Keeping a Food Journal

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Keeping a Food Journal

A food journal (also called a food log or diary) is a record of everything that you eat and drink during a 24 hour period. A growing amount of research has shown that people who keep a food journal are the ones who lose the most weight and keep it off the longest. 

  1. Record everything that you eat and drink. Not only do your main meals matter, but your drinks, snacks, and nibbles do too. The handful of crackers while packing the kids’ lunches, the cookie from the break room at work, and that glass of wine after dinner can all add up in a big way. When you keep track of every bite and sip, you become more aware of calories that sneak in throughout your day. 
  2. Be as specific as possible. Include whether foods were part of a meal or snack, the time it was eaten, how it was cooked, and if anything was added (such as dressings, condiments, salt, etc). Record food and drinks right after consumption so that you don’t forget the details. 
  3. Include amounts or serving sizes. Most of us overestimate serving sizes. Pay attention to how much food is actually in a serving and record how much you are eating. 
  4. Pay attention to your hunger level. Record your hunger level before eating (0= not hungry at all, 10= starving). This can help you learn if you are eating because you are hungry or for other reasons such as boredom, happiness, or anger.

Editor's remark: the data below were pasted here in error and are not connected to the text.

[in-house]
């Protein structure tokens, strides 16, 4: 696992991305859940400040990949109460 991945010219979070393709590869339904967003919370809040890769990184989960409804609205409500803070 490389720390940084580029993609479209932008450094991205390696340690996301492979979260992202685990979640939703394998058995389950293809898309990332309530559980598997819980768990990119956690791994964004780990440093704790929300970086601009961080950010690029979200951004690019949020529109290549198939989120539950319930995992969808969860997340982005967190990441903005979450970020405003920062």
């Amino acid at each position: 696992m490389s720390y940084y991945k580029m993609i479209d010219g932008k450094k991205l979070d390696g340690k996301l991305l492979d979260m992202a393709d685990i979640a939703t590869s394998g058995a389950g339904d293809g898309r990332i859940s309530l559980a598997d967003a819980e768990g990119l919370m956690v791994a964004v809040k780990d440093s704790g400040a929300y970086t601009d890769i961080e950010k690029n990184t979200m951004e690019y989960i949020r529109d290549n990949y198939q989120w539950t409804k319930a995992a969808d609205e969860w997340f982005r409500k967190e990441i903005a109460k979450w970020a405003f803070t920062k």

5. Describe your mood or thoughts before eating or drinking. Pay attention to how you feel as you are eating. Are you rewarding or punishing yourself with food? Are you feeling shame or guilt? Write these thoughts down as you become aware of them. 
  6. Make recording food intake a daily habit. If you can’t track your food intake every day, do it on most days of the week and especially on days that you are prone to over-eating or making less healthy food choices.
  7. Choose the format that fits your lifestyle. Your food journal can be kept in a notebook, a computer spreadsheet, on a website, or by using a phone “app.” Several of the internet programs have a large database of foods to choose from so that you may easily keep track of calories and other nutritional information. 
  8. Find an accountability partner. It is helpful to find someone with whom you can “check-in” on a regular basis. Choose a supportive, non-judgmental friend, family member, co-worker, health coach, personal trainer, etc.
  9. Check out online resources and apps. Many online programs and apps are available to help make food journaling easier. For example, the USDA’s Supertracker offers one tool to try. Others include MyNetDiary Calorie Counter, MealLogger, and MyFitnessPal.
  10. Feeling overwhelmed? If the thought of keeping a food journal seems impossible to you, try breaking it up into small pieces. Start by recording your basic food intake for a few days. Once you have mastered this, start paying attention to how many servings you eat. Add more details to your journal as you become more comfortable with the process. 

Additional Resource

American Council on Exercise

American Council on Exercise—Fit Life 

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